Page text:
Fire Protection Activities for Fuel Cycle Facilities
As part of its fire protection program for fuel cycle facilities, the U.S. Nuclear Regulatory Commission (NRC) engages in a variety of regulatory, guidance, licensing, and oversight activities. These activities involve studying the behavior, suppression, and investigation of fire and related emergencies; conducting research (including reliability assessments and modeling); and producing, testing, and implementing systems to prevent and detect fires and mitigate their consequences. For details regarding the NRC's ongoing activities, see the following topics on this page:
- Fire Events Database
- Reliability of Fire Protection Controls
- Reliability of Dynamic Confinement During Fires
- Modeling of Explosions from Natural Gas Line Ruptures
- Facility Aging Issues Relative to Fire Protection
Fire Events Database
The NRC is developing and maintaining a database, containing approximately 20 years of fire events data. This database has the following purposes:
- Identify trends that indicate weaknesses in the NRC's review/inspection procedures.
- Identify trends that indicate weaknesses in the NRC's regulations.
- Identify trends that may indicate aging effects on components.
- Reveal weaknesses in a licensee's fire protection program or design.
- Determine initiating events that should be considered in the integrated safety analyses (ISAs).
- Provide a population of site-specific fire events for use in estimating fire frequency.
- Formulate a methodology for using failure data to better estimate the reliability of fire protection measures, including both administrative and engineered controls, as well as items relied on for safety (IROFS).
Reliability of Fire Protection Controls
Determination of reasonable reliability estimates for fire protection measures (including both administrative and engineered controls) has historically been an area of uncertainty in the preparation and review of ISAs. Presently, licensees and applicants make "best estimates" of reliability using operational data (where available), and then use management measures (such as tests and surveillances) to maintain the estimated reliability. At present, the greatest uncertainty is associated with the reliability of fire suppression systems (other than wet pipe sprinkler systems), manual suppression measures, and combustible material control measures.
Reliability of Dynamic Confinement During Fires
For the proposed mixed-oxide (MOX) fuel fabrication facility, the NRC has established additional fire protection measures to augment the usual active engineered controls for fuel cycle facilities. Specifically, these additional measures include "dynamic confinement" systems, equipped with high-efficiency particulate air (HEPA) filters. These systems provide an important level of added protection because the MOX facility is designed to produce light-water reactor fuel by recycling plutonium that has been secured through international nuclear disarmament agreements.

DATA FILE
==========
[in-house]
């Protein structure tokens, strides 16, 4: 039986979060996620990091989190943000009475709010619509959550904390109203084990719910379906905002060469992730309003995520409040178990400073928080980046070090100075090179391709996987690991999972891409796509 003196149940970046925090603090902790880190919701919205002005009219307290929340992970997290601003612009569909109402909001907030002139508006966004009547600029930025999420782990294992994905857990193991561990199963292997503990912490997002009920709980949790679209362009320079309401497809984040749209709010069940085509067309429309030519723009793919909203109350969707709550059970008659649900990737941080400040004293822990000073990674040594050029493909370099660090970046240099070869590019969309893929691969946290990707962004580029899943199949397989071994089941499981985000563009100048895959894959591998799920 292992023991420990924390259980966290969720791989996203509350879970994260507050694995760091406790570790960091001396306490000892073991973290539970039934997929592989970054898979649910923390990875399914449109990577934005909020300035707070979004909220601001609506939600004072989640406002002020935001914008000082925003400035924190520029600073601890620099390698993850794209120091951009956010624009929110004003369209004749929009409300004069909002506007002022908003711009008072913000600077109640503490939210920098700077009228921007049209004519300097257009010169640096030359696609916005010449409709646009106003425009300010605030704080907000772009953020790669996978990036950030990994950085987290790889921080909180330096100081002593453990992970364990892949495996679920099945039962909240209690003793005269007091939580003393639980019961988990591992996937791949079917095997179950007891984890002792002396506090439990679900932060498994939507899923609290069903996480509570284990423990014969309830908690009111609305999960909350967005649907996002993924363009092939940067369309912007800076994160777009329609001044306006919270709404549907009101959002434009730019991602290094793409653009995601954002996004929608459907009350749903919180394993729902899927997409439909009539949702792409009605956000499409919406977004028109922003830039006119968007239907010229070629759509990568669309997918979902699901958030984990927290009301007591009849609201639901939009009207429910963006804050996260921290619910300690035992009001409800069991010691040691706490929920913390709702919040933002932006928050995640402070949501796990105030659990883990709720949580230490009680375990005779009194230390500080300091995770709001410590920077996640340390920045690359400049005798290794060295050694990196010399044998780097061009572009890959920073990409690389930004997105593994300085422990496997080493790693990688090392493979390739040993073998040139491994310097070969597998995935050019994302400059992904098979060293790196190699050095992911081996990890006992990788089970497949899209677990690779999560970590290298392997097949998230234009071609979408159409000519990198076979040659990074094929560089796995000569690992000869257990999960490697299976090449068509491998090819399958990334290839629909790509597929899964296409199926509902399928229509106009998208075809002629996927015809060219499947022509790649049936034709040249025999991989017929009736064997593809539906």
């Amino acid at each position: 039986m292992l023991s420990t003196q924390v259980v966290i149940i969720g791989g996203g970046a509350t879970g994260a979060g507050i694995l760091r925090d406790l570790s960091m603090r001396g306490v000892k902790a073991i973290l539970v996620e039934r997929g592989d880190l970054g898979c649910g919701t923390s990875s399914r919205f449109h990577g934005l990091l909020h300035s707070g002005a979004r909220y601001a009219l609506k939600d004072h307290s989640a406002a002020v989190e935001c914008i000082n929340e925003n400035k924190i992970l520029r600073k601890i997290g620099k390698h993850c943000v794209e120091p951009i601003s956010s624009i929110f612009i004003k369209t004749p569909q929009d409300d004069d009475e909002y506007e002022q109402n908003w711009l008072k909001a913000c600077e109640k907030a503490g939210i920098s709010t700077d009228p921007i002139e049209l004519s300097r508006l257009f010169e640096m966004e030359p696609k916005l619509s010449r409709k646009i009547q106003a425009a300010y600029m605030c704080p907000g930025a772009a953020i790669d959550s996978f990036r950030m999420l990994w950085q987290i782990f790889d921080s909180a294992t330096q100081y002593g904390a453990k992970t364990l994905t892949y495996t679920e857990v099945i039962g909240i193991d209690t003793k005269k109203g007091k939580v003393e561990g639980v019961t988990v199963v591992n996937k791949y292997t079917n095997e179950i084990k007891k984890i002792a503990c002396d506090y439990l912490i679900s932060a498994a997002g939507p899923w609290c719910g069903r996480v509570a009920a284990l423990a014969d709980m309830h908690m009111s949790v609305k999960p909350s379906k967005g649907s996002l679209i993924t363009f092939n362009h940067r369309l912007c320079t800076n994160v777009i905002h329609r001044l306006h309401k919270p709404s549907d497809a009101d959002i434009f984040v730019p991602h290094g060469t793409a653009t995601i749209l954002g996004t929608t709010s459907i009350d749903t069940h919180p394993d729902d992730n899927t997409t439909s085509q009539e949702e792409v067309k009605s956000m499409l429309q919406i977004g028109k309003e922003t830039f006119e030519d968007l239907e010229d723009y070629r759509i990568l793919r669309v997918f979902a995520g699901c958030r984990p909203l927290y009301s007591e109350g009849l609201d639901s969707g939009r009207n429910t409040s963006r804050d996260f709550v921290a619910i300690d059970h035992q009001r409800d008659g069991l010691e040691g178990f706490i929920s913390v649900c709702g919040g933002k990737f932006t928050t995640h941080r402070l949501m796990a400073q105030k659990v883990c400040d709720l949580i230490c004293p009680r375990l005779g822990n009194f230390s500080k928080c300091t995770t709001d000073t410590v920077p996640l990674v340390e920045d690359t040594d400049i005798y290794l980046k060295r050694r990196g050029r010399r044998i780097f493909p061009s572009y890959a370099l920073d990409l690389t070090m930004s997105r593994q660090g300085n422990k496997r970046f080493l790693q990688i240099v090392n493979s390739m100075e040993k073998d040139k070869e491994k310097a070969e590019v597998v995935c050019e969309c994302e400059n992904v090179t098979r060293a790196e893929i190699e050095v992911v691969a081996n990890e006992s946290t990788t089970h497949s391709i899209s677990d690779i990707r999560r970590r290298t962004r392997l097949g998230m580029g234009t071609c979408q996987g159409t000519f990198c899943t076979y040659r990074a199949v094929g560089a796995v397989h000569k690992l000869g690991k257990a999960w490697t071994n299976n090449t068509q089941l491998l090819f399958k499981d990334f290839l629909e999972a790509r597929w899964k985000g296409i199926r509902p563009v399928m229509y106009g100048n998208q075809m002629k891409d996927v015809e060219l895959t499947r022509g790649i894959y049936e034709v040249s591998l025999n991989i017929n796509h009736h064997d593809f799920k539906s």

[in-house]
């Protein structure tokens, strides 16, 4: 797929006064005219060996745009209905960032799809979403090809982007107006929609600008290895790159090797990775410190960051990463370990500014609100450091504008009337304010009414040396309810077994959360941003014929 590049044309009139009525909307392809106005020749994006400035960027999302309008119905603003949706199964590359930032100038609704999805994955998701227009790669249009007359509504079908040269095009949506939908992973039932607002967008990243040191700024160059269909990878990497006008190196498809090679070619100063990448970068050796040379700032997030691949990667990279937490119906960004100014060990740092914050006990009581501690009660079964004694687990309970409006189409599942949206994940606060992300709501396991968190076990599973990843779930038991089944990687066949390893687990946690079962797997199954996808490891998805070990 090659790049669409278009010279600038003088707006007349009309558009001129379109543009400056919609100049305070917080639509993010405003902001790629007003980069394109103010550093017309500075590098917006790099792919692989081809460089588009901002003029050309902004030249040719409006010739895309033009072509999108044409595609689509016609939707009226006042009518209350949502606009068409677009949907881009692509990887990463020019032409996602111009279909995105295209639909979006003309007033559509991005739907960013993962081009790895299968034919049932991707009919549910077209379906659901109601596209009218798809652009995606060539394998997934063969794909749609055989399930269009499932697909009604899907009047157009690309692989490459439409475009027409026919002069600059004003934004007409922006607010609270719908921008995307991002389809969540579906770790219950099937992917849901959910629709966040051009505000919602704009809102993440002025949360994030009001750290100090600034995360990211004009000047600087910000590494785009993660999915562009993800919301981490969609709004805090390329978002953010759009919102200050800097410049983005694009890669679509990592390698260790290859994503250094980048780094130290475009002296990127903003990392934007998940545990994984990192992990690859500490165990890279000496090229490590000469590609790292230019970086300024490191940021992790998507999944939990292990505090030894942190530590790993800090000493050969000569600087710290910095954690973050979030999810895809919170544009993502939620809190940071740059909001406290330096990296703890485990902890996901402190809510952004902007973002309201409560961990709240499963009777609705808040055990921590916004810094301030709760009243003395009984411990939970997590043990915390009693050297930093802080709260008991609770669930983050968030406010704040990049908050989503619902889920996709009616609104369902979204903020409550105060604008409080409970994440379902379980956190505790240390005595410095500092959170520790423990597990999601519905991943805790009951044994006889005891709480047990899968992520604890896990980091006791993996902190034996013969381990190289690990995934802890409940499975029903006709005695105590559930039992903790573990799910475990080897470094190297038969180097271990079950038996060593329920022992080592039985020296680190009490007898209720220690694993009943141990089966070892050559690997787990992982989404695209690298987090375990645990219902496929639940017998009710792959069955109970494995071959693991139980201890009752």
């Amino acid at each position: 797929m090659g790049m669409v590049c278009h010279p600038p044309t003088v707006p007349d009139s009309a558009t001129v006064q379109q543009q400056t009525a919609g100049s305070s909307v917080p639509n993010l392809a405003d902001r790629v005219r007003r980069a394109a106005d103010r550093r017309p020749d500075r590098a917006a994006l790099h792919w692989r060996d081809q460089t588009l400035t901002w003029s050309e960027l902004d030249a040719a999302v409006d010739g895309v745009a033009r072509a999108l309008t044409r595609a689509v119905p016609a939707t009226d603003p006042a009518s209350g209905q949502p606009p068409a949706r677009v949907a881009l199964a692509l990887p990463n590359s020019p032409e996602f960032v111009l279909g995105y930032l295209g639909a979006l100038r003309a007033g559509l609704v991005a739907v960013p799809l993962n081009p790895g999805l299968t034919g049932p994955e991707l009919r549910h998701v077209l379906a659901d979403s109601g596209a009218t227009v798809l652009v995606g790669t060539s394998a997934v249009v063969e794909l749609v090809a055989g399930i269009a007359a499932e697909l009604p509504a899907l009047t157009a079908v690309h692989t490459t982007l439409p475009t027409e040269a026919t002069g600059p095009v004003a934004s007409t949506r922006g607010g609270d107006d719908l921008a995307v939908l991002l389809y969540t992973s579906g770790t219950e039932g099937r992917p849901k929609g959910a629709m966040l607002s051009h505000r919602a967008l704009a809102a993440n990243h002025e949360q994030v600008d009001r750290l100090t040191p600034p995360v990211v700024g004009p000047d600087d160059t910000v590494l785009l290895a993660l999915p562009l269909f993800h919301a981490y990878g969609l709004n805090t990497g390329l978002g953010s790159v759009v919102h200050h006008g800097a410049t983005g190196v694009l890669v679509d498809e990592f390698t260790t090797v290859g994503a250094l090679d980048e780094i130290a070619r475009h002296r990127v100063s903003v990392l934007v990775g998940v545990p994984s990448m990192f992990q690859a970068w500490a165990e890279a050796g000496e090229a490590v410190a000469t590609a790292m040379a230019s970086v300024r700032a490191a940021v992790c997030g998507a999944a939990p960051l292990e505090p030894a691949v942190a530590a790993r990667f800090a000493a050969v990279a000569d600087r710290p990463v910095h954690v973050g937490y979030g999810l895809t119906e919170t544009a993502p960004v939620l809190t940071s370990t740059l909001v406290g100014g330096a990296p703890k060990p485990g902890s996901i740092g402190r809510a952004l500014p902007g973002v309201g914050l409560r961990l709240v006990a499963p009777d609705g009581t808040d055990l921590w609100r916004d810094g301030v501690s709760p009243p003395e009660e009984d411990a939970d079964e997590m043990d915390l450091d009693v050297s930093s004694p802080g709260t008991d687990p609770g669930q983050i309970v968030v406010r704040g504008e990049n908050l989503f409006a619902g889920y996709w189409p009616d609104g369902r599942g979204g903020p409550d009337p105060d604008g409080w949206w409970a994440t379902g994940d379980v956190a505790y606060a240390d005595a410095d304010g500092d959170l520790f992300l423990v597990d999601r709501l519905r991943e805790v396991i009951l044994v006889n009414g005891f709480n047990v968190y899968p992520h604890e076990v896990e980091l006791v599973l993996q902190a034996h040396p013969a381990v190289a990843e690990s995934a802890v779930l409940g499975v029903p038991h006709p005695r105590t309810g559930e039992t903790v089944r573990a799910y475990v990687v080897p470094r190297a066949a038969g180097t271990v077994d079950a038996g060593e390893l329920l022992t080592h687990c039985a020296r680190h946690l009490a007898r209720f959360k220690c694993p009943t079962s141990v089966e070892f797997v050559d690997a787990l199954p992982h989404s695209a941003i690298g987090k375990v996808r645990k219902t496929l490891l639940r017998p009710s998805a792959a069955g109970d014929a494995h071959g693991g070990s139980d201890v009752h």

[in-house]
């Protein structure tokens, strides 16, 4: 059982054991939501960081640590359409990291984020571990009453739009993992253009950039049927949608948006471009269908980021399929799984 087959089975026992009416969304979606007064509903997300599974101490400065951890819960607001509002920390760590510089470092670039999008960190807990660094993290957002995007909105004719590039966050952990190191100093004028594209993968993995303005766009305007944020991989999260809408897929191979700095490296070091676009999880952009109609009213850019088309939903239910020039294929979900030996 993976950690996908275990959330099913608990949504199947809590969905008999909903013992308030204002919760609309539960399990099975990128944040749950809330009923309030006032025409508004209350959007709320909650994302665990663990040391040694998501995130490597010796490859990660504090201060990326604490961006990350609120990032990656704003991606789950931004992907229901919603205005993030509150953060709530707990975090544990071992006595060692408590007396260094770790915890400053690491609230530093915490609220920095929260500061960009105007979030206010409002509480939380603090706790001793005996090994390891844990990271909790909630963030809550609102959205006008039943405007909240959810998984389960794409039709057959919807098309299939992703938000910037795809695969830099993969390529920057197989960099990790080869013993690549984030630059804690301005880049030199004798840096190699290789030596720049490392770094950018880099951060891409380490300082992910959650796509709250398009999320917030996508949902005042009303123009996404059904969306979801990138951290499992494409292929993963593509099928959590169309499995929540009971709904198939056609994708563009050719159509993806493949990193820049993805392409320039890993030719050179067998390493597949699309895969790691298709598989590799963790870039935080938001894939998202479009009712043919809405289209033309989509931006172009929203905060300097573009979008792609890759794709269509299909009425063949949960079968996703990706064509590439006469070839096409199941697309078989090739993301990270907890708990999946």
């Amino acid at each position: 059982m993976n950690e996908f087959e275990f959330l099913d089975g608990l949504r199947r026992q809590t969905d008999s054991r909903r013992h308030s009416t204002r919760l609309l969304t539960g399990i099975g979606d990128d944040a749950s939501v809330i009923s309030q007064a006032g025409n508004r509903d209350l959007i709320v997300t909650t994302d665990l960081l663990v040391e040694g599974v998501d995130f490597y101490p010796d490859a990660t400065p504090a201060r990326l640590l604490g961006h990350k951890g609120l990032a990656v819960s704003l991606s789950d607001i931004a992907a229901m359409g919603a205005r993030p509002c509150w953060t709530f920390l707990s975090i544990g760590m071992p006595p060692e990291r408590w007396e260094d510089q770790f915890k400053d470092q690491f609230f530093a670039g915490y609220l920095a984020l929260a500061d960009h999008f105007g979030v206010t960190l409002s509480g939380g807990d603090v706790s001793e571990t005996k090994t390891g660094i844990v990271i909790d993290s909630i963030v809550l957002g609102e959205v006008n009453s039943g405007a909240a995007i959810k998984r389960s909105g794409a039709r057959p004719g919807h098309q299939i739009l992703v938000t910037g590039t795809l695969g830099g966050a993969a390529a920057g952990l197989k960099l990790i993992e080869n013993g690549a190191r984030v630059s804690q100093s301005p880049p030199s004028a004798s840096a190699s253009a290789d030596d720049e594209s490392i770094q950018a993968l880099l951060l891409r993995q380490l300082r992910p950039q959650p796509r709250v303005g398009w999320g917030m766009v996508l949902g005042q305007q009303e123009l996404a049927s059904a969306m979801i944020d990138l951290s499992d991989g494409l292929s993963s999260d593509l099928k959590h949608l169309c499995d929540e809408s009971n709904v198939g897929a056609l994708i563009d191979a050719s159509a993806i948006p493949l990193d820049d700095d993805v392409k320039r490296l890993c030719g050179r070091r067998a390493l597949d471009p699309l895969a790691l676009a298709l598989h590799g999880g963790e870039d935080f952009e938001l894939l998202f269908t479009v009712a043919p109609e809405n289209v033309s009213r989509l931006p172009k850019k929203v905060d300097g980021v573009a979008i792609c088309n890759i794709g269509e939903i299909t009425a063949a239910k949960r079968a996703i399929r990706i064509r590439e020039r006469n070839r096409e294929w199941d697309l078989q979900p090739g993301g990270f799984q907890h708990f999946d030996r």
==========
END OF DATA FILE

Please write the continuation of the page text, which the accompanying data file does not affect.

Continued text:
In the event of a fire, the proposed MOX facility relies on dynamic confinement to ensure that potential doses to the facility workers and the public will remain as low as reasonably achievable (ALARA) and not exceed the threshold limits established in Title 10, Part 70, of the Code of Federal Regulations (10 CFR Part 70). In addition, the MOX facility relies on dynamic confinement to mitigate other internal release scenarios and prevent some types of accidents.
Nonetheless, maintaining dynamic confinement systems poses certain challenges for fire protection. In particular, these challenges include ensuring adequate separation and protection between redundant power and control trains, preventing the collection of soot (which may be sufficient to block the filters), and protecting the filters from fire-induced heat loads.
Modeling of Explosions from Natural Gas Line Ruptures
Most fuel cycle facilities use natural gas in their heating, drying, or incineration processes. As a result, these facilities are often located in close proximity to natural gas lines, which are capable being breached and creating the potential for explosion and/or fire hazards. The present methods used to evaluate these hazards often combine probabilistic estimates of breach occurrence with deterministic assumptions for explosion modeling. Consequently, the NRC considers it desirable to develop a more risk-based methodology for use in evaluating the explosion/fire hazards associated with natural gas lines.
Facility Aging Issues Relative to Fire Protection
Many of the existing fuel cycle facilities are still operating after 50 years of service. In particular, these include the Honeywell uranium conversion facility in Metropolis, Illinois; the Paducah gaseous diffusion (uranium enrichment) facility in Paducah, Kentucky; and several fuel fabrication facilities throughout the United States. In addition, numerous facilities are requesting license renewals for up to 40 additional years.
These realities raise concerns regarding the aging of components (particularly in electrical and fire protection systems), as well as corrosion in confinement systems. Thus far, the major aging concerns for fuel cycle and other nuclear materials facilities involve the operability of wet pipe sprinkler system heads, the buildup of sediment in sprinkler branch piping, and leaks in underground distribution system piping . As noted above, the Fire Events Database is expected to yield additional information regarding trends that may indicate aging effects on components.